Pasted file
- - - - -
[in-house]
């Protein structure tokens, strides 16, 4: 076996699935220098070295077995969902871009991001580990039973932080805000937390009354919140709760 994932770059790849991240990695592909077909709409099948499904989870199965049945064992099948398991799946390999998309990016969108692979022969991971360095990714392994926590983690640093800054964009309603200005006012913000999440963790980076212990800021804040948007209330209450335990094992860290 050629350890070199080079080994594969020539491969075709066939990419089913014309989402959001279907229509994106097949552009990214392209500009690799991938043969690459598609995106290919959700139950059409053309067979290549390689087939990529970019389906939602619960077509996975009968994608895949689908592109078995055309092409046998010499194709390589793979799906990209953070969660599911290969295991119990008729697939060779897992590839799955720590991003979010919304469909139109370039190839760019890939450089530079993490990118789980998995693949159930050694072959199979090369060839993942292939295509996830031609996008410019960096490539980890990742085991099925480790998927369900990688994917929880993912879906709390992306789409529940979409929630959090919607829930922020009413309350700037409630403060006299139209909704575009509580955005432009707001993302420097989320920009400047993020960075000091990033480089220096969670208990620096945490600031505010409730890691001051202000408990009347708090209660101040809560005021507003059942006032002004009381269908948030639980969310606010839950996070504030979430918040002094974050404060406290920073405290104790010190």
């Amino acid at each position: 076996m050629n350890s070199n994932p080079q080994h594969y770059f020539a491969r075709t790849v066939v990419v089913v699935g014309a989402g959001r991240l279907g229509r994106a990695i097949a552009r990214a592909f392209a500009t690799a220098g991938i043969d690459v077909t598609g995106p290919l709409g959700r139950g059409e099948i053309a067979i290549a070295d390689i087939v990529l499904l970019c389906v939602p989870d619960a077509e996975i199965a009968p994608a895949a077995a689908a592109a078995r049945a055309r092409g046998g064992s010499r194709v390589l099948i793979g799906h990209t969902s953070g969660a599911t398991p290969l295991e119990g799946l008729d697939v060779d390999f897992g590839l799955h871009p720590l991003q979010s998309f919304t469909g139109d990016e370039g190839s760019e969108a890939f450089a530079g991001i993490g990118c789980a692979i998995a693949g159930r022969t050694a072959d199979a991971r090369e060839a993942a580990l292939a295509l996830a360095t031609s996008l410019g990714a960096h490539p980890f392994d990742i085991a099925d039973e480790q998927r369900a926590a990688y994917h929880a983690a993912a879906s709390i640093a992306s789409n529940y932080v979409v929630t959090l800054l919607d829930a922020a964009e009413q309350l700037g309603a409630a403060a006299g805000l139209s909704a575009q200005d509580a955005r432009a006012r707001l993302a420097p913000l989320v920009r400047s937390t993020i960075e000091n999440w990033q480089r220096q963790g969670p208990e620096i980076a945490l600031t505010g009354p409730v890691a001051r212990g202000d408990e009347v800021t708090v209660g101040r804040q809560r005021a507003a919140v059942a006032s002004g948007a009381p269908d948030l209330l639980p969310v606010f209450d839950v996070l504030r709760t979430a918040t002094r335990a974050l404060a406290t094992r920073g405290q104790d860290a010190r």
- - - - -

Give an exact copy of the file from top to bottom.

[in-house]
């Protein structure tokens, strides 16, 4: 076996699935220098070295077995969902871009991001580990039973932080805000937390009354919140709760 994932770059790849991240990695592909077909709409099948499904989870199965049945064992099948398991799946390999998309990016969108692979022969991971360095990714392994926590983690640093800054964009309603200005006012913000999440963790980076212990800021804040948007209330209450335990094992860290 050629350890070199080079080994594969020539491969075709066939990419089913014309989402959001279907229509994106097949552009990214392209500009690799991938043969690459598609995106290919959700139950059409053309067979290549390689087939990529970019389906939602619960077509996975009968994608895949689908592109078995055309092409046998010499194709390589793979799906990209953070969660599911290969295991119990008729697939060779897992590839799955720590991003979010919304469909139109370039190839760019890939450089530079993490990118789980998995693949159930050694072959199979090369060839993942292939295509996830031609996008410019960096490539980890990742085991099925480790998927369900990688994917929880993912879906709390992306789409529940979409929630959090919607829930922020009413309350700037409630403060006299139209909704575009509580955005432009707001993302420097989320920009400047993020960075000091990033480089220096969670208990620096945490600031505010409730890691001051202000408990009347708090209660101040809560005021507003059942006032002004009381269908948030639980969310606010839950996070504030979430918040002094974050404060406290920073405290104790010190």
């Amino acid at each position: 076996m050629n350890s070199n994932p080079q080994h594969y770059f020539a491969r075709t790849v066939v990419v089913v699935g014309a989402g959001r991240l279907g229509r994106a990695i097949a552009r990214a592909f392209a500009t690799a220098g991938i043969d690459v077909t598609g995106p290919l709409g959700r139950g059409e099948i053309a067979i290549a070295d390689i087939v990529l499904l970019c389906v939602p989870d619960a077509e996975i199965a009968p994608a895949a077995a689908a592109a078995r049945a055309r092409g046998g064992s010499r194709v390589l099948i793979g799906h990209t969902s953070g969660a599911t398991p290969l295991e119990g799946l008729d697939v060779d390999f897992g590839l799955h871009p720590l991003q979010s998309f919304t469909g139109d990016e370039g190839s760019e969108a890939f450089a530079g991001i993490g990118c789980a692979i998995a693949g159930r022969t050694a072959d199979a991971r090369e060839a993942a580990l292939a295509l996830a360095t031609s996008l410019g990714a960096h490539p980890f392994d990742i085991a099925d039973e480790q998927r369900a926590a990688y994917h929880a983690a993912a879906s709390i640093a992306s789409n529940y932080v979409v929630t959090l800054l919607d829930a922020a964009e009413q309350l700037g309603a409630a403060a006299g805000l139209s909704a575009q200005d509580a955005r432009a006012r707001l993302a420097p913000l989320v920009r400047s937390t993020i960075e000091n999440w990033q480089r220096q963790g969670p208990e620096i980076a945490l600031t505010g009354p409730v890691a001051r212990g202000d408990e009347v800021t708090v209660g101040r804040q809560r005021a507003a919140v059942a006032s002004g948007a009381p269908d948030l209330l639980p969310v606010f209450d839950v996070l504030r709760t979430a918040t002094r335990a974050l404060a406290t094992r920073g405290q104790d860290a010190r």